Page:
|Year : 2015 | Volume
| Issue : 3 | Page : 103-107
Infant and young child feeding practices - insights from a cross-sectional study in a hilly state of North India
Anupam Parashar1, Deepak Sharma2, Anita Thakur1, Salig Ram Mazta1
1 Department of Community Medicine, Indira Gandhi Medical College, Shimla, Himachal Pradesh, India
2 Department of Community Medicine, Post Graduate Institute of Medical Education and Research, Chandigarh, Haryana and Punjab, India
|Date of Submission||27-Jan-2015|
|Date of Acceptance||05-Apr-2015|
|Date of Web Publication||8-Jun-2015|
Dr. Anupam Parashar
Department of Community Medicine, Indira Gandhi Medical College, Shimla, Himachal Pradesh
Source of Support: None, Conflict of Interest: None
| Abstract|| |
Introduction: Optimal infant and young child feeding (IYCF) practices are the key to improving child survival rates. Aims and Objectives: This study was done to assess the IYCF practices in Shimla district of Himachal Pradesh. Materials and Methods: A cross-sectional survey was carried out in selected Anganwadi centers of Shimla district. In each center, a convenience sample consisting of mothers of infants and children younger than 24 months presenting at the Anganwadi centers and who agreed to participate in the study, was recruited and interviewed. Data were analyzed using Epi Info software for Windows. Results: Out of the 200 mothers interviewed, 101 (50.5%) initiated breastfeeding their child within the first hour of birth. Fewer than one-third of mothers in urban and rural areas (29.6%) fed their child a diet having the recommended minimum dietary diversity. Recommended dietary diversity was evident more in urban areas [unadjusted odds ratio (OR) = 2.1] compared to rural areas. Fewer mothers from the urban areas initiated breastfeeding within 1 h from birth (unadjusted OR = 0.6) and practiced exclusive breast feeding till 6 months (unadjusted OR = 0.4). Bottle-feeding of children was practiced by 22% of mothers. Conclusion and Recommendation: Health care workers can tackle the issue of minimum dietary diversity by addressing the cultural myths and harmful beliefs of the people. To increase exclusive breastfeeding and continued feeding in urban areas, on-site creches at work and flexible working hours for working mothers can be implemented.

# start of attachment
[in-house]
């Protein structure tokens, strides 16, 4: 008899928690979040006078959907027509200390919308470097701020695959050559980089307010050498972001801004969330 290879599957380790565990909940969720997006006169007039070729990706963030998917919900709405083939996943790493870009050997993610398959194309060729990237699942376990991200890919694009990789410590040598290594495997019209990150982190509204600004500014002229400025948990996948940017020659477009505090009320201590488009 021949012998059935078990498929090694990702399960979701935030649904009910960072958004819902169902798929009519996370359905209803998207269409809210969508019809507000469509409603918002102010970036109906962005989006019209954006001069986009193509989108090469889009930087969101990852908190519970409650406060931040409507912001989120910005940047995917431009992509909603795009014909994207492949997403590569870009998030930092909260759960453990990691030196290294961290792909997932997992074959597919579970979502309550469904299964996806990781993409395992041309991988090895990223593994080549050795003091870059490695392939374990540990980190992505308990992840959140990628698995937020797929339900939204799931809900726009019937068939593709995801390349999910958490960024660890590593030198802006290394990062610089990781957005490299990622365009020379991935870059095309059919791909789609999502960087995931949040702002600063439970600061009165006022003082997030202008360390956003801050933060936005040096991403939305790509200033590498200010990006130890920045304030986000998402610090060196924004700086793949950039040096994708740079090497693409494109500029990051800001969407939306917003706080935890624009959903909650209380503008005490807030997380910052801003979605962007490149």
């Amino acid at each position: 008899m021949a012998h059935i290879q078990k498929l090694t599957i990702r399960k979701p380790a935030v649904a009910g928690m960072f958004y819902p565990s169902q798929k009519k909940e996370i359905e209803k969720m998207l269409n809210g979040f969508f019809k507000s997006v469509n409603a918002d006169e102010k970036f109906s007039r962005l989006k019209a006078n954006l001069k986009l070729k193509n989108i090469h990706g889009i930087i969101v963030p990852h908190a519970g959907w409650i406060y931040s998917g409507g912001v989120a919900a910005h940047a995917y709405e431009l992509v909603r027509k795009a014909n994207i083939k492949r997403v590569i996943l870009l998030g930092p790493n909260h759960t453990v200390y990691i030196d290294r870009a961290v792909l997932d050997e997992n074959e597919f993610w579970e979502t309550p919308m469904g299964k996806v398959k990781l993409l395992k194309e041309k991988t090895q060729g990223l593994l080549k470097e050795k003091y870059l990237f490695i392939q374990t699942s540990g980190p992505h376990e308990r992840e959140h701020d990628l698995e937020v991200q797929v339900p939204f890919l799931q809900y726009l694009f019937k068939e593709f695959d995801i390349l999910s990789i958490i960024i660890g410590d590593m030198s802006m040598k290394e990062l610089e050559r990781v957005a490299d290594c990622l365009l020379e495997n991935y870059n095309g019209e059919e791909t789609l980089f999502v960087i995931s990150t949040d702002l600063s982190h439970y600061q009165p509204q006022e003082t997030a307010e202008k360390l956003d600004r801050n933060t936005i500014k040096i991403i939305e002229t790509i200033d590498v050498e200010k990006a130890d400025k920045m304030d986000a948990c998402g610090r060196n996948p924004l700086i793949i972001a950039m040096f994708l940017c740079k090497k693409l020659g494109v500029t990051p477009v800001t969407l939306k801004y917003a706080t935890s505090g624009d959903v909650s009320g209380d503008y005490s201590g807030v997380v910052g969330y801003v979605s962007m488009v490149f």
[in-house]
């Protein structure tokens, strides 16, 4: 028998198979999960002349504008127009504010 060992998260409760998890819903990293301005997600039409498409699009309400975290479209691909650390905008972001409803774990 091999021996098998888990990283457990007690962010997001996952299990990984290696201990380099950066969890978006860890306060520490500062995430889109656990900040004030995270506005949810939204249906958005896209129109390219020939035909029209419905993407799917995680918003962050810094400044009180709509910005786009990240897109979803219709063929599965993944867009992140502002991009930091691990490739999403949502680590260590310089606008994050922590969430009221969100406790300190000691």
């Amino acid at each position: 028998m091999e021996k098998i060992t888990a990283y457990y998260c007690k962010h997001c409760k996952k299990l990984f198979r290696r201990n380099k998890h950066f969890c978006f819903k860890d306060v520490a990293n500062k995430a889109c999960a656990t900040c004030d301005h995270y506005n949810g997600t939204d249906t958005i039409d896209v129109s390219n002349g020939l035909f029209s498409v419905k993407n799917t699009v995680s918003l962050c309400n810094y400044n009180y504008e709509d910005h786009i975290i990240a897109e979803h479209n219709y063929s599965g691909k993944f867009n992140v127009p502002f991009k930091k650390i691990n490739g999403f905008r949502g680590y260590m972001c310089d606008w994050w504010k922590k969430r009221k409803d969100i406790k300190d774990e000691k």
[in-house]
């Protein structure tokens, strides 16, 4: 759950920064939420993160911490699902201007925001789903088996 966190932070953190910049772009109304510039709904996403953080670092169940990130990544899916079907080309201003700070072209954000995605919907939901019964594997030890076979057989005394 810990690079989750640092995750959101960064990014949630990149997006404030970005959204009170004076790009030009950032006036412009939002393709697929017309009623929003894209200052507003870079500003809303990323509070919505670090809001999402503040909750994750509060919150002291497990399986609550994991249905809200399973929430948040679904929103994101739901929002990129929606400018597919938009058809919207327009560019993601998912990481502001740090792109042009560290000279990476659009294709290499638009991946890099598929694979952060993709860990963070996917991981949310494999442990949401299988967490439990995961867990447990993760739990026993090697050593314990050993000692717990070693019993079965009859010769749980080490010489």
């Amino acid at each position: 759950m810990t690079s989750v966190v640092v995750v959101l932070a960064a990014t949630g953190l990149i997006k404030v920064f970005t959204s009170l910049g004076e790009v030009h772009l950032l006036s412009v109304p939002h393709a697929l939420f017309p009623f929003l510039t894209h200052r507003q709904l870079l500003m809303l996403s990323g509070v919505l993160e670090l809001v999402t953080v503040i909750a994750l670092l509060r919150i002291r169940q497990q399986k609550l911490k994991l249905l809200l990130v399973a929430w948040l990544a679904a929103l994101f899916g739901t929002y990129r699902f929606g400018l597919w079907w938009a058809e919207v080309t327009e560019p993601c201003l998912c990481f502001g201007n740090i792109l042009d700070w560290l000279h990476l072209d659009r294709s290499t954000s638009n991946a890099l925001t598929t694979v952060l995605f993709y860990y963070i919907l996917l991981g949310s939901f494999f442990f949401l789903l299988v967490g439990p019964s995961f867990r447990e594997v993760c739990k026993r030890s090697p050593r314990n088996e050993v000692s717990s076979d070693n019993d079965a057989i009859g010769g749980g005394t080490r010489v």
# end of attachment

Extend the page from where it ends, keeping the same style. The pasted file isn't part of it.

Keywords: Infant, young child, feeding practices
|How to cite this article:|
Parashar A, Sharma D, Thakur A, Mazta SR. Infant and young child feeding practices - insights from a cross-sectional study in a hilly state of North India. Int J Nutr Pharmacol Neurol Dis 2015;5:103-7
|How to cite this URL:|
Parashar A, Sharma D, Thakur A, Mazta SR. Infant and young child feeding practices - insights from a cross-sectional study in a hilly state of North India. Int J Nutr Pharmacol Neurol Dis [serial online] 2015 [cited 2019 Sep 20];5:103-7. Available from: http://www.ijnpnd.com/text.asp?2015/5/3/103/158372
| Introduction|| |